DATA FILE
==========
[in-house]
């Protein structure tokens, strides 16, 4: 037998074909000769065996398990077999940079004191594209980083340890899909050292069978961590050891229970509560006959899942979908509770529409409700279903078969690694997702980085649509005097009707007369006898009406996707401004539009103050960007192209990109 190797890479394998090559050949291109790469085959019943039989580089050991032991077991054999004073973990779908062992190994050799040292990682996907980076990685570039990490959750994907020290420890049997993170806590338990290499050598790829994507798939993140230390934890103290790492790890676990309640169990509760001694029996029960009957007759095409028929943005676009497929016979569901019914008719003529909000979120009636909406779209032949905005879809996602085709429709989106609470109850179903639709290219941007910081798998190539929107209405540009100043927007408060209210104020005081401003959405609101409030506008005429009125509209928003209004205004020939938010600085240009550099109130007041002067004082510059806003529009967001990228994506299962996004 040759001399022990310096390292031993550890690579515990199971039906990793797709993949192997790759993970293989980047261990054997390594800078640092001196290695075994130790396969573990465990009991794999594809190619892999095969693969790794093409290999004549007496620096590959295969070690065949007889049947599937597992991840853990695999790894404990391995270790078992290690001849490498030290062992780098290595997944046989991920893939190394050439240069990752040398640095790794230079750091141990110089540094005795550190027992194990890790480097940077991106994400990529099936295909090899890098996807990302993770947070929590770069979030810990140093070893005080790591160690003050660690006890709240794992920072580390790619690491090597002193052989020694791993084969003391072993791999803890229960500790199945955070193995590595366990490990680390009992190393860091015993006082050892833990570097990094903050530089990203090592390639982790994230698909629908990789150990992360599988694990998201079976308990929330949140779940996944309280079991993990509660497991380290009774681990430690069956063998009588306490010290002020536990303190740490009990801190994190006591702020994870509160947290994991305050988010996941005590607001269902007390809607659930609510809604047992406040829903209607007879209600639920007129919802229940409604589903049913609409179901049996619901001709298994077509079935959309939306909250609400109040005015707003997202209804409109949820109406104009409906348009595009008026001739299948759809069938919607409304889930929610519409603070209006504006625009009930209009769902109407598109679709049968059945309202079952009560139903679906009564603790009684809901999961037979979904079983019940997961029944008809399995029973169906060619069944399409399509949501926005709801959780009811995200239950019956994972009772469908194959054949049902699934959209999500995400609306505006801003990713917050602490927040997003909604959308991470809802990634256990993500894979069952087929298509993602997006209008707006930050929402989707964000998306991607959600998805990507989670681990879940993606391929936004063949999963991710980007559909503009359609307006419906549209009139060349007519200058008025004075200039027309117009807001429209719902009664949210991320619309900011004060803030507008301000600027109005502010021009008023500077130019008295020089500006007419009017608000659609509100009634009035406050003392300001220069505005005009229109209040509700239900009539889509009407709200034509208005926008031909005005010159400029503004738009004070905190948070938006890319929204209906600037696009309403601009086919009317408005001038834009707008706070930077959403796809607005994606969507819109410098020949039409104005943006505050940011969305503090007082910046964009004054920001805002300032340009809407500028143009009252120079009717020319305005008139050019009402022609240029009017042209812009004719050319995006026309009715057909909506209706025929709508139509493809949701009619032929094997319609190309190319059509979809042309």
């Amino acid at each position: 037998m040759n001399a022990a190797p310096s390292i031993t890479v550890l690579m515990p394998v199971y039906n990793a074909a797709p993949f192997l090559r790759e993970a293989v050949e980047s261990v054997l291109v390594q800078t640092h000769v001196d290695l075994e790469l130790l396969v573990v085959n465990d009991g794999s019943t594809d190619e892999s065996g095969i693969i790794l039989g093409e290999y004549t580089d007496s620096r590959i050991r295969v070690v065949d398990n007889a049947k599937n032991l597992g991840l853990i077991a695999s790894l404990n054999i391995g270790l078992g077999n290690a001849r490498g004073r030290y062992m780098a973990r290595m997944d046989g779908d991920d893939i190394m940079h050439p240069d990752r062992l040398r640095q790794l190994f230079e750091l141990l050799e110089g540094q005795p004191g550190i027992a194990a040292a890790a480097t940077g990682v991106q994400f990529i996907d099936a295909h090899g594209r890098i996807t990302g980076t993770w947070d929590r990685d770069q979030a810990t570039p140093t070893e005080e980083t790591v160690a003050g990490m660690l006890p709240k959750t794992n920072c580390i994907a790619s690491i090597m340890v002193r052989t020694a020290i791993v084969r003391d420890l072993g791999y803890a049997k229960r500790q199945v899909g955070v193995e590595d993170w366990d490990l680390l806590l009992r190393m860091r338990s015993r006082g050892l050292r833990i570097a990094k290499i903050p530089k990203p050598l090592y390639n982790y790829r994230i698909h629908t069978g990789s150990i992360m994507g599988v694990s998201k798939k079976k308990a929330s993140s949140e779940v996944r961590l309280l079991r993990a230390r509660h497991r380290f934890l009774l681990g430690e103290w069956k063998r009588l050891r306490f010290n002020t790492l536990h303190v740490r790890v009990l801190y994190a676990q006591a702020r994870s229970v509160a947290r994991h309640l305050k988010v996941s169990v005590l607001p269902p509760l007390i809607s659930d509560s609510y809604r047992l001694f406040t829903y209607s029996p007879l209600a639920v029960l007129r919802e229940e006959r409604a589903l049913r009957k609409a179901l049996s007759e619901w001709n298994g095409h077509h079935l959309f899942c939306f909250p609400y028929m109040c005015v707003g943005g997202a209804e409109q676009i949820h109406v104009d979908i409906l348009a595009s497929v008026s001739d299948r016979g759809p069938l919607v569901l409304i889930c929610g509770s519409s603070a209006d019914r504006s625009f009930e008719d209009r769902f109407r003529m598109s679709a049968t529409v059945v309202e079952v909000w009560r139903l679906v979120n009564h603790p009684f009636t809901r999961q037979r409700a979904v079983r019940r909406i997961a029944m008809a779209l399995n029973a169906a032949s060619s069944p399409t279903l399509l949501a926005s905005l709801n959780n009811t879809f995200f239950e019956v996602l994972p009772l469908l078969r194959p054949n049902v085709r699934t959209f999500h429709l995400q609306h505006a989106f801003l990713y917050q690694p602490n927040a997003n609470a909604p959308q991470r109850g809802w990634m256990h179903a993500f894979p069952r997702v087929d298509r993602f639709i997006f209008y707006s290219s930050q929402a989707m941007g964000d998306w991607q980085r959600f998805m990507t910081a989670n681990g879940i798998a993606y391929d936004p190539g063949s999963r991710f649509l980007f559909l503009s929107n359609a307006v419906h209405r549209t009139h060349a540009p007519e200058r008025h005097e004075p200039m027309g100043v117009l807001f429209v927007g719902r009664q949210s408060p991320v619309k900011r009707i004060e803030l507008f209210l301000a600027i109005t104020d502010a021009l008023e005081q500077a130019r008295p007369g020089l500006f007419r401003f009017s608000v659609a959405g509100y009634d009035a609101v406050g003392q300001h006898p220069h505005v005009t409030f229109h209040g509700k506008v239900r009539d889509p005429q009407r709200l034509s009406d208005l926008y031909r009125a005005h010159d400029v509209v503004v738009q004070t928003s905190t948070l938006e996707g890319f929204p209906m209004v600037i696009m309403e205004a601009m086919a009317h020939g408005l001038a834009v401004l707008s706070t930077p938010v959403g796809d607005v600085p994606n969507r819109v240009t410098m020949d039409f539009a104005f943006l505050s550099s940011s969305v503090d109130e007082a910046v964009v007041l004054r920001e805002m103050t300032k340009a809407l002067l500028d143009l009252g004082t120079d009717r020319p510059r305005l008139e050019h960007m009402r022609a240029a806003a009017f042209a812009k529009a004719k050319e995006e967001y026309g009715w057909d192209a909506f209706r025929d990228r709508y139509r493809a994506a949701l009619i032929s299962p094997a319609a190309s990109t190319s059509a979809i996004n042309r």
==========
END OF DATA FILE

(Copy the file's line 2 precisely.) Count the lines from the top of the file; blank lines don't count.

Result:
């Protein structure tokens, strides 16, 4: 037998074909000769065996398990077999940079004191594209980083340890899909050292069978961590050891229970509560006959899942979908509770529409409700279903078969690694997702980085649509005097009707007369006898009406996707401004539009103050960007192209990109 190797890479394998090559050949291109790469085959019943039989580089050991032991077991054999004073973990779908062992190994050799040292990682996907980076990685570039990490959750994907020290420890049997993170806590338990290499050598790829994507798939993140230390934890103290790492790890676990309640169990509760001694029996029960009957007759095409028929943005676009497929016979569901019914008719003529909000979120009636909406779209032949905005879809996602085709429709989106609470109850179903639709290219941007910081798998190539929107209405540009100043927007408060209210104020005081401003959405609101409030506008005429009125509209928003209004205004020939938010600085240009550099109130007041002067004082510059806003529009967001990228994506299962996004 040759001399022990310096390292031993550890690579515990199971039906990793797709993949192997790759993970293989980047261990054997390594800078640092001196290695075994130790396969573990465990009991794999594809190619892999095969693969790794093409290999004549007496620096590959295969070690065949007889049947599937597992991840853990695999790894404990391995270790078992290690001849490498030290062992780098290595997944046989991920893939190394050439240069990752040398640095790794230079750091141990110089540094005795550190027992194990890790480097940077991106994400990529099936295909090899890098996807990302993770947070929590770069979030810990140093070893005080790591160690003050660690006890709240794992920072580390790619690491090597002193052989020694791993084969003391072993791999803890229960500790199945955070193995590595366990490990680390009992190393860091015993006082050892833990570097990094903050530089990203090592390639982790994230698909629908990789150990992360599988694990998201079976308990929330949140779940996944309280079991993990509660497991380290009774681990430690069956063998009588306490010290002020536990303190740490009990801190994190006591702020994870509160947290994991305050988010996941005590607001269902007390809607659930609510809604047992406040829903209607007879209600639920007129919802229940409604589903049913609409179901049996619901001709298994077509079935959309939306909250609400109040005015707003997202209804409109949820109406104009409906348009595009008026001739299948759809069938919607409304889930929610519409603070209006504006625009009930209009769902109407598109679709049968059945309202079952009560139903679906009564603790009684809901999961037979979904079983019940997961029944008809399995029973169906060619069944399409399509949501926005709801959780009811995200239950019956994972009772469908194959054949049902699934959209999500995400609306505006801003990713917050602490927040997003909604959308991470809802990634256990993500894979069952087929298509993602997006209008707006930050929402989707964000998306991607959600998805990507989670681990879940993606391929936004063949999963991710980007559909503009359609307006419906549209009139060349007519200058008025004075200039027309117009807001429209719902009664949210991320619309900011004060803030507008301000600027109005502010021009008023500077130019008295020089500006007419009017608000659609509100009634009035406050003392300001220069505005005009229109209040509700239900009539889509009407709200034509208005926008031909005005010159400029503004738009004070905190948070938006890319929204209906600037696009309403601009086919009317408005001038834009707008706070930077959403796809607005994606969507819109410098020949039409104005943006505050940011969305503090007082910046964009004054920001805002300032340009809407500028143009009252120079009717020319305005008139050019009402022609240029009017042209812009004719050319995006026309009715057909909506209706025929709508139509493809949701009619032929094997319609190309190319059509979809042309």